Dr. Selhub,
My name is Brenna, a Freshman at Simpson College in Indianola, IA. I have just finished reading your book, “Your Brain on Nature” for a class focused completely on applying concepts you discuss to our daily lives. Your book has really opened my eyes to the way I live my life while also rekindling my love for nature. As a college student, stress and anxiety about classes, and personal success is overwhelming, but many discussions in this book about stress relief in nature has really helped. Who knew that a concept like forest bathing could be a cure for stress of the mind and body? In our class, we practiced this by going on walks and literally hugging trees. We wanted to experience the environment with positivity and excitement without the constant nagging of our phones, and it worked. I started looking for more ways to in cooperate nature into my everyday life, asking myself “did you get your vitamin G today?”

I am at Simpson to study environmental science and this book has shown me the importance of the environment in a very different way than what I am studying. More than ever, I know that the environment gives us so much and efforts should be made to preserve what we have! I believe that if more people knew about the emotional effects of being in nature they would be more motivated to do things like recycle, and put sustainability at the forefront of industry and agricultural methods. I agree that we just need to motivate people to go outside and use our free time to go on a walk or hike outside instead of being consumed by technology. If we did, we would not only be a happier, healthier, and lower stressed world, but we would also be preserving the planet. Wouldn’t that be great? I think so.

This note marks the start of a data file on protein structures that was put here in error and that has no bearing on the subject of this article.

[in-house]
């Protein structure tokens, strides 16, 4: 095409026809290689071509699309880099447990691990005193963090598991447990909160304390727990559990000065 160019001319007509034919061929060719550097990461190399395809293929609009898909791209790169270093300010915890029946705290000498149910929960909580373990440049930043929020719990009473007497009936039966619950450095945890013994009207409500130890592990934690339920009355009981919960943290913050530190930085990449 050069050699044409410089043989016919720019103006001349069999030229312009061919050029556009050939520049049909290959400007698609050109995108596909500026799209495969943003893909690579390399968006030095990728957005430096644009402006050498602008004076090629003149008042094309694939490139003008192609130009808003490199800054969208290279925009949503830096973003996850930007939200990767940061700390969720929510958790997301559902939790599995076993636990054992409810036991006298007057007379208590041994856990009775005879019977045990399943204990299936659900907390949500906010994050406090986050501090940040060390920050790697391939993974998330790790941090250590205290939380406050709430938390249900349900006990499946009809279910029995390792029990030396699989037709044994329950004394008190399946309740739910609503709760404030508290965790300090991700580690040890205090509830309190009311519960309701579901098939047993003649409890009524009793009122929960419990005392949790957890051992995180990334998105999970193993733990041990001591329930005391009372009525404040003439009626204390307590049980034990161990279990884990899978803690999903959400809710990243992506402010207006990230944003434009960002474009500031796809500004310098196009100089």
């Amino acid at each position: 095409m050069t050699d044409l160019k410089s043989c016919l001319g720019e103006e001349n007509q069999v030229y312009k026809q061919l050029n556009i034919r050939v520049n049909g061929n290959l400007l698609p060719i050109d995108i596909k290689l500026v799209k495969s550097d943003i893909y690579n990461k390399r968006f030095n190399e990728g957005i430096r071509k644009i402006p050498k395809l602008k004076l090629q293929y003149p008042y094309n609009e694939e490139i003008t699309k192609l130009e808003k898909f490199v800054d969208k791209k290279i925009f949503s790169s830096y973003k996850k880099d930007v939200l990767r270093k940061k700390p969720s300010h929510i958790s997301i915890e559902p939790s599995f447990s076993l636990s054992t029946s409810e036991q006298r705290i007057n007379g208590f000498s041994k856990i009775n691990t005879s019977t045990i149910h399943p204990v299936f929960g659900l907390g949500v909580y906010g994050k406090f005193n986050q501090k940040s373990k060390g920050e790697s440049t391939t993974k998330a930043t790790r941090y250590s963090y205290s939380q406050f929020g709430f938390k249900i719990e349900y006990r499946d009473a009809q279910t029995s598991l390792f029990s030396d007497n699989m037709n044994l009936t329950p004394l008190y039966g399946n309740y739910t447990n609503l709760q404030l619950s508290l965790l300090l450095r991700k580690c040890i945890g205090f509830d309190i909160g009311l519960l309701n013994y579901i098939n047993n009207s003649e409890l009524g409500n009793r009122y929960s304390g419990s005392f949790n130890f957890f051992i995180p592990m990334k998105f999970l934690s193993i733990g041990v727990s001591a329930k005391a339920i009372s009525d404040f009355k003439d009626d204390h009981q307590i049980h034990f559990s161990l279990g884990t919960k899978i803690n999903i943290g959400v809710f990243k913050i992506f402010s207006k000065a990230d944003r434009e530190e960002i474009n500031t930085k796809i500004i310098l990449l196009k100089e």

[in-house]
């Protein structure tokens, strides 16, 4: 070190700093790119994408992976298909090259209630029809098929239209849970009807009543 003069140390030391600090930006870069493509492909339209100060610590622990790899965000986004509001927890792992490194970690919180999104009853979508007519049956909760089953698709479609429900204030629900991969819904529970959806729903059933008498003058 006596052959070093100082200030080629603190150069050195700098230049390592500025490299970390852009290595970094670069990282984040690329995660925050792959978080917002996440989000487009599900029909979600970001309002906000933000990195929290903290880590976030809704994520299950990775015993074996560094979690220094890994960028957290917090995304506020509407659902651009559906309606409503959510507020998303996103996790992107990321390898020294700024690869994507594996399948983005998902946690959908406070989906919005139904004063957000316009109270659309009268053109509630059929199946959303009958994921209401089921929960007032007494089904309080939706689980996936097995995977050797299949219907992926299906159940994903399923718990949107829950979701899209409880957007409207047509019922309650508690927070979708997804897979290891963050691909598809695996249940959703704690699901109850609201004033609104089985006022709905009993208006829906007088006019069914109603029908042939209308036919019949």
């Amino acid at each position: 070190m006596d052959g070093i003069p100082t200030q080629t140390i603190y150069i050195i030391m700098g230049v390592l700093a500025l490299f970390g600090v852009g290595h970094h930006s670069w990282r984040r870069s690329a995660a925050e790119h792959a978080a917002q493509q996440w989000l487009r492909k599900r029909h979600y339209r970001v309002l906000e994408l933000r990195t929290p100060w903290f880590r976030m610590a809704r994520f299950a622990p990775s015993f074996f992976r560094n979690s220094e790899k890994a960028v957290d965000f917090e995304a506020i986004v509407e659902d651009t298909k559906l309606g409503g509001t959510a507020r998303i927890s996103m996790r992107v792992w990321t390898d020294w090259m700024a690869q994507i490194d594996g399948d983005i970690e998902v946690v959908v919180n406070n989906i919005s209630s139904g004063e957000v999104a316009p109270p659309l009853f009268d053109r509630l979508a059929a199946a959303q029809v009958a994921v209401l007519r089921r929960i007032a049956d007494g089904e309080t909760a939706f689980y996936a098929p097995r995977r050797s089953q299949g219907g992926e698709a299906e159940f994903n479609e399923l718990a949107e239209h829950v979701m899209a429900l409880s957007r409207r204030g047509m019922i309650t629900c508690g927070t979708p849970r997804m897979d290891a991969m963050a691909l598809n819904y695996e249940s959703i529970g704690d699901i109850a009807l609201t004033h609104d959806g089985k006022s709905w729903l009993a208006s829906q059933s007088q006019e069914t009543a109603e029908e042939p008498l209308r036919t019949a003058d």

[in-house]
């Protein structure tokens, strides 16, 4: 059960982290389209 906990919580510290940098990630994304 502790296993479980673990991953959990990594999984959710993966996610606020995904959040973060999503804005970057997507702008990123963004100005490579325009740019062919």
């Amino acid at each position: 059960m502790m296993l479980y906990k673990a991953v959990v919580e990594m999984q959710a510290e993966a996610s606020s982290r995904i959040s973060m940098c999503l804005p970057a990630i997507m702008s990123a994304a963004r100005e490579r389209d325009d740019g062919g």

Thanks again for teaching me the benefits of nature on stress and our health while also reminding me of my love of the environment.

Brenna Yeutsy

Brenna Y.

Dr Selhub,
My name is Courtney Kersey and I am in a class at Simpson College centred around your book, Your Brain On Nature. I’m going to be honest, when I first heard about the concept for my class and your book, I was less than amused. I figured this book would be one of those “reduce, reuse, recycle”, “think of the penguins” books that preach of people saving the world one candy wrapper at a time. Little did I know, this book would change my life in ways I never knew possible.

As my class read your book chapter by chapter, we would go on nature adventures to try to apply what we read about to ourselves. It started with the simple sit in nature and try to clear your head just enough to not fall asleep. As a regular college student, my first thought was, ” oh thank god an easy credit class”. I mean the ‘textbook’ was a chapter book and so far we meditate most of the week. Once we got into nature bathing or Shinrin Yoku, things in my daily life started to change. As described in your book, Shinrin Yoku is the simple act of taking a walk through the woods. Although it seems so simple, forest bathing has so much more to offer. The first time I walked through the woods with my class, I have to admit that it felt like a waste of time. I had my phone in the car and I spent the 40-minute walk wondering if I had any texts or notifications waiting for me. The next time we went out I decided to make a change. The next nature bathing I did, I actively chose to surround myself in the forest and focus on on the things close to me. No cell phone, no homework, no nothing. Just me, myself, and I staring at the clouds or watching how the leaves fall off the trees. After that conscious choice, I was changed. Well, I still checked my phone when I got back to my car but for those 40 minutes, I felt free. I had no thoughts weighing me down, I had no stresses making my mind move a million miles per hour, I was just me.